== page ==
To realize that conservatives and liberals have similar goals shouldn’t leave people standing in the grocery store shocked that a single candidate was able to unite despite seemingly polar opposite political beliefs. We all want liberty. Certainly we define it a little differently. Certainly we see differing roles for government. But conservatives do not want to leave children and the elderly starving in the streets and the rest of the nation without health care any more than liberals want to make us all dependent on the welfare state in order to increase their…I don’t know what exactly. I haven’t quite figured it out because I stopped reading that kind of “reporting.”

What has this all to do with homeschooling? Too much, I’m afraid. Julie of Shanan Trail left a comment on my post Homeschoolers Threaten Our Cultural Comfort which rings true to the way we often go about advocating our positions.

Well, I think perhaps some of the defensiveness people feel against homeschoolers is legitimate…I started reading homeschool blogs shortly afterward, there are quite alot of entries that more than imply that the only acceptable educational choice is homeschooling.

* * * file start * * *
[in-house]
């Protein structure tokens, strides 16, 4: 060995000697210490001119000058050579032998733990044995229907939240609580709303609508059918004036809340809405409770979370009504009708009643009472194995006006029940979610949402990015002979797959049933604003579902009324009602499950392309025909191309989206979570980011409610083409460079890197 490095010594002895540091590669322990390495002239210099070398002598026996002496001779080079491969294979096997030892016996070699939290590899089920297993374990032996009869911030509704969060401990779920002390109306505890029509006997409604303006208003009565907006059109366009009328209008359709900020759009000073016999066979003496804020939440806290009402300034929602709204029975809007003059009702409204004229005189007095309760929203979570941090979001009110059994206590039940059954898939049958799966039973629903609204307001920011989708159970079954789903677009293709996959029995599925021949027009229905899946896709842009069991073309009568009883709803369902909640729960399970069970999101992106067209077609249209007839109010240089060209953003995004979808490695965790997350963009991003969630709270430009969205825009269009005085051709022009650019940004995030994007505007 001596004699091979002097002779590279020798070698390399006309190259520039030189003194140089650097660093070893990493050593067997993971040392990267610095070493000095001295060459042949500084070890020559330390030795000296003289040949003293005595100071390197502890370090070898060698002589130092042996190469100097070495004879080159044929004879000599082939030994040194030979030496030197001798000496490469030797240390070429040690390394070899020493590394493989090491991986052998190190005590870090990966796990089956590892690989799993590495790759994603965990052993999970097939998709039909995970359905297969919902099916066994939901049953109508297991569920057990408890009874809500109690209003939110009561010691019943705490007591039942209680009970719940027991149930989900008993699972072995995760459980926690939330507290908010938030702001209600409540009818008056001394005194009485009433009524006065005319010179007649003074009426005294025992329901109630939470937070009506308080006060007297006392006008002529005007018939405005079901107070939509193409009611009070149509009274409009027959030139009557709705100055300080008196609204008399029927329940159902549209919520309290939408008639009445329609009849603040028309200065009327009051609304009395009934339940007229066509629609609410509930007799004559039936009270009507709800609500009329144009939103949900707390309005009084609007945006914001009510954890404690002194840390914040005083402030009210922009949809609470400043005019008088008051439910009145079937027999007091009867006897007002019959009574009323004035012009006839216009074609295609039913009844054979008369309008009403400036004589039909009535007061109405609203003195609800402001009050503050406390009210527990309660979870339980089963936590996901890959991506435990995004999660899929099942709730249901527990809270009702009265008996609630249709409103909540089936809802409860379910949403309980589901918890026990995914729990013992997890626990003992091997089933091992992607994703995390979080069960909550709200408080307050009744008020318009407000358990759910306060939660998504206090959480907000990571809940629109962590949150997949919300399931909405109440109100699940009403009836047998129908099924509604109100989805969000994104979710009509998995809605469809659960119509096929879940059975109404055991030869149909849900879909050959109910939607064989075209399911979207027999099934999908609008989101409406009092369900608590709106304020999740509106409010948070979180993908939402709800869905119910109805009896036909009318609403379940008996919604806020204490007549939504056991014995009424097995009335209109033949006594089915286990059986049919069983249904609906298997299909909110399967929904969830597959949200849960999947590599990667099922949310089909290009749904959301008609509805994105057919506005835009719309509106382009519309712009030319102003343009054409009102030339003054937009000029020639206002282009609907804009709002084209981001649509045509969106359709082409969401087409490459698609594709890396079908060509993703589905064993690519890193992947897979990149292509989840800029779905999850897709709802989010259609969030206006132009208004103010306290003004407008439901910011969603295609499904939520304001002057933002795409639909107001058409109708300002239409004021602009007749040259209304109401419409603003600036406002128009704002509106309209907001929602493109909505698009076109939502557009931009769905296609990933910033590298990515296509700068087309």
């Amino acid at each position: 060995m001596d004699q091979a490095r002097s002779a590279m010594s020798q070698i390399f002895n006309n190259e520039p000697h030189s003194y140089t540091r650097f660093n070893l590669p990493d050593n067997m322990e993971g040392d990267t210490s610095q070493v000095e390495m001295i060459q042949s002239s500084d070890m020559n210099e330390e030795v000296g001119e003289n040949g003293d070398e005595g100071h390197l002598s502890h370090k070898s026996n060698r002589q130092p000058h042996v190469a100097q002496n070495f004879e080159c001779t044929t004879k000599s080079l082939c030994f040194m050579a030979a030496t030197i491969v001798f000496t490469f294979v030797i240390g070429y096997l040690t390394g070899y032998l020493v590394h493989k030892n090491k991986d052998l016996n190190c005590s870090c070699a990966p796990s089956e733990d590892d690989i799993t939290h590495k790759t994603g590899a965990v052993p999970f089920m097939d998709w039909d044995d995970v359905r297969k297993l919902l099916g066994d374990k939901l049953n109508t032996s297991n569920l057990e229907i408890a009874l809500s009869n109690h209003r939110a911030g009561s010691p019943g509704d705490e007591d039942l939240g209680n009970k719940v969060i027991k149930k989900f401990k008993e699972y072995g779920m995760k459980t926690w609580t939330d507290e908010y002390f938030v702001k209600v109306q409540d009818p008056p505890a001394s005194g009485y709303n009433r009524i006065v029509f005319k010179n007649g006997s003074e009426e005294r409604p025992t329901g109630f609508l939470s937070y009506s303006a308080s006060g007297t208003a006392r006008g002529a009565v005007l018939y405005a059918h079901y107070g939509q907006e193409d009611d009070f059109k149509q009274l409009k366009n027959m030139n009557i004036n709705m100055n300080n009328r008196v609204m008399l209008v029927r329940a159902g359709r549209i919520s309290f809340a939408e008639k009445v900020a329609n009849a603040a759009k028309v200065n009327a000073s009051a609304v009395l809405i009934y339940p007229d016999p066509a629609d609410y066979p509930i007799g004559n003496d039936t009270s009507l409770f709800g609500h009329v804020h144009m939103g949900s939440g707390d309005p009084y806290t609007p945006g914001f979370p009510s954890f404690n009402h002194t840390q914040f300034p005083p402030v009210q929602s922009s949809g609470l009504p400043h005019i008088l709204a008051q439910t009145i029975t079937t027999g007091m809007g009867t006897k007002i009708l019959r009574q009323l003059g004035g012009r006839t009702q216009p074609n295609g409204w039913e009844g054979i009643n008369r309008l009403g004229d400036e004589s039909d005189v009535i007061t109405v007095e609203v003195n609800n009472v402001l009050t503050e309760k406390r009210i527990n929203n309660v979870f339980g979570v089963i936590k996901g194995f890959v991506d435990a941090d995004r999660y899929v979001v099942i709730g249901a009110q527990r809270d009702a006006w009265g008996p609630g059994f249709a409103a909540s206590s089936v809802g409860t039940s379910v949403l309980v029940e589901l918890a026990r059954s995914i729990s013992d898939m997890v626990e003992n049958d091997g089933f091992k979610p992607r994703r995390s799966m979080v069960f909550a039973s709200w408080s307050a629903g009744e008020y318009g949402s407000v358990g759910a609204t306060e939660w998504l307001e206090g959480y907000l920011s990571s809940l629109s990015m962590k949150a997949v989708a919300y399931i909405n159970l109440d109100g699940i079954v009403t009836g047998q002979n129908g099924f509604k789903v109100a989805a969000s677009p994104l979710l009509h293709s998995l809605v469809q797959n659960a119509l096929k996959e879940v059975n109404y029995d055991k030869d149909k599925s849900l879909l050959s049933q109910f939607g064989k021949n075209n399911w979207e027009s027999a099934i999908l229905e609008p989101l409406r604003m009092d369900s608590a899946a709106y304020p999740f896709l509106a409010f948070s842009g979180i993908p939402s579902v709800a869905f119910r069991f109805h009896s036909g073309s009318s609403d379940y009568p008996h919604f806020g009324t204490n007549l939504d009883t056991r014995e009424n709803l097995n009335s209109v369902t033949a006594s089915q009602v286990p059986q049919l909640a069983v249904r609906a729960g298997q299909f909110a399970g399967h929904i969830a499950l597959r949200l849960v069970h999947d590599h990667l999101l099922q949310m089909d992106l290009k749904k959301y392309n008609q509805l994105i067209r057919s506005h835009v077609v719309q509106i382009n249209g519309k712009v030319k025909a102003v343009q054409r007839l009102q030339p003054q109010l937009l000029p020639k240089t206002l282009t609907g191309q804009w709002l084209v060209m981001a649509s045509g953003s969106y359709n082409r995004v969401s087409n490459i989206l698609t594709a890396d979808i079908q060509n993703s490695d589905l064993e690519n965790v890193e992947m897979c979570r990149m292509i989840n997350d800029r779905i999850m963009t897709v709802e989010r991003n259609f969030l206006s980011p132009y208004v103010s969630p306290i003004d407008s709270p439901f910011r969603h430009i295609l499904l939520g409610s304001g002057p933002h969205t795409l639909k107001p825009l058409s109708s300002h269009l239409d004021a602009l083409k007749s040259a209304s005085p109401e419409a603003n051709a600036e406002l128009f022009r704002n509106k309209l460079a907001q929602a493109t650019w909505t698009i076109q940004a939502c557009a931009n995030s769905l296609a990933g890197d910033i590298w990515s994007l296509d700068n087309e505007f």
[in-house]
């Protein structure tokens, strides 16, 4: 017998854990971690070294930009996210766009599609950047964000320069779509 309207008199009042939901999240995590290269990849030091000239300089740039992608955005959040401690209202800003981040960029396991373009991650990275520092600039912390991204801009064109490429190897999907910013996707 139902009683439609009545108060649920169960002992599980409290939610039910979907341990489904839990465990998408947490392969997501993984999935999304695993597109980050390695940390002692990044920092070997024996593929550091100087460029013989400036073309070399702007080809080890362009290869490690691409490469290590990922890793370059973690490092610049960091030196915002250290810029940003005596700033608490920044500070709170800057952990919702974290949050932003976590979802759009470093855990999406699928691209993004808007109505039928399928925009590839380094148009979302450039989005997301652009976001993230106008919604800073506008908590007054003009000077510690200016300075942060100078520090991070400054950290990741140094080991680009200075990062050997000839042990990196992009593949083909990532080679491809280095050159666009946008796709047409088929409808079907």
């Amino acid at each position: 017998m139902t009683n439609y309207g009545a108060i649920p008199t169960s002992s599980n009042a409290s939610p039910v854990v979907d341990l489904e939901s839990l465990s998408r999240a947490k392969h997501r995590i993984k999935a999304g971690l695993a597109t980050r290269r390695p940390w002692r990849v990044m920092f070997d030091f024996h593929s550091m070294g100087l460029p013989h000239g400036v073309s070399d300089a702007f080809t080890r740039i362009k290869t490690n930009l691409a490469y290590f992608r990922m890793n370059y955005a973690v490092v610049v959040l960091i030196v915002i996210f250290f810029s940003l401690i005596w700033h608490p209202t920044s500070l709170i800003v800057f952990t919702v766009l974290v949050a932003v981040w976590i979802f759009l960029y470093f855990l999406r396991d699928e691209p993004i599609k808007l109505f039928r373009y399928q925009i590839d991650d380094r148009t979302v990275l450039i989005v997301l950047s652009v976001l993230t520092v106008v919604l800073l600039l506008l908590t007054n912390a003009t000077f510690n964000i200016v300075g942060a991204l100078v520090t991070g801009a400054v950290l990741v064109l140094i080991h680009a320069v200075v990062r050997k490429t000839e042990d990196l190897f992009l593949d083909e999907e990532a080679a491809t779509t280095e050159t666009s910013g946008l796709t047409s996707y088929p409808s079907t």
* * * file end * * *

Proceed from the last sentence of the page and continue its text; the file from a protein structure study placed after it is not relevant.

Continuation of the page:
And if you need an illustration, here is a nice one from the forum over at OneNewsNow (emphasis and misspelling in original).

My children my choice right? Never will I sacrifice my children upon that alter of mid control and manipulation. I propose bringing against any parent that willing allows thier child to attend a public school up on charges of neglect and abuse. I am raising men and women, not self-centered gender confused diversified evolved sin toleraters.

Is that what we really believe? Charges of neglect and abuse against any parents who let their children attend a public school? No wonder people get a little defensive at the mention of homeschooling. I realize that this is in direct response to the educational anarchy comment by the California Teachers Association, and a few people in the forum were a little insulted by it. But what does this sort of language serve to accomplish?

What certified teacher would read that and be persuaded? What parent of a public schooled child would read that and wonder if homeschooling might be for them? The point of this kind of speech is not to promote understanding, find common ground or really engage the opposition at all. Its sole purpose is to draw a clear distinction between parties and rally supporters behind the “flag.” It is a call to war, not to reason.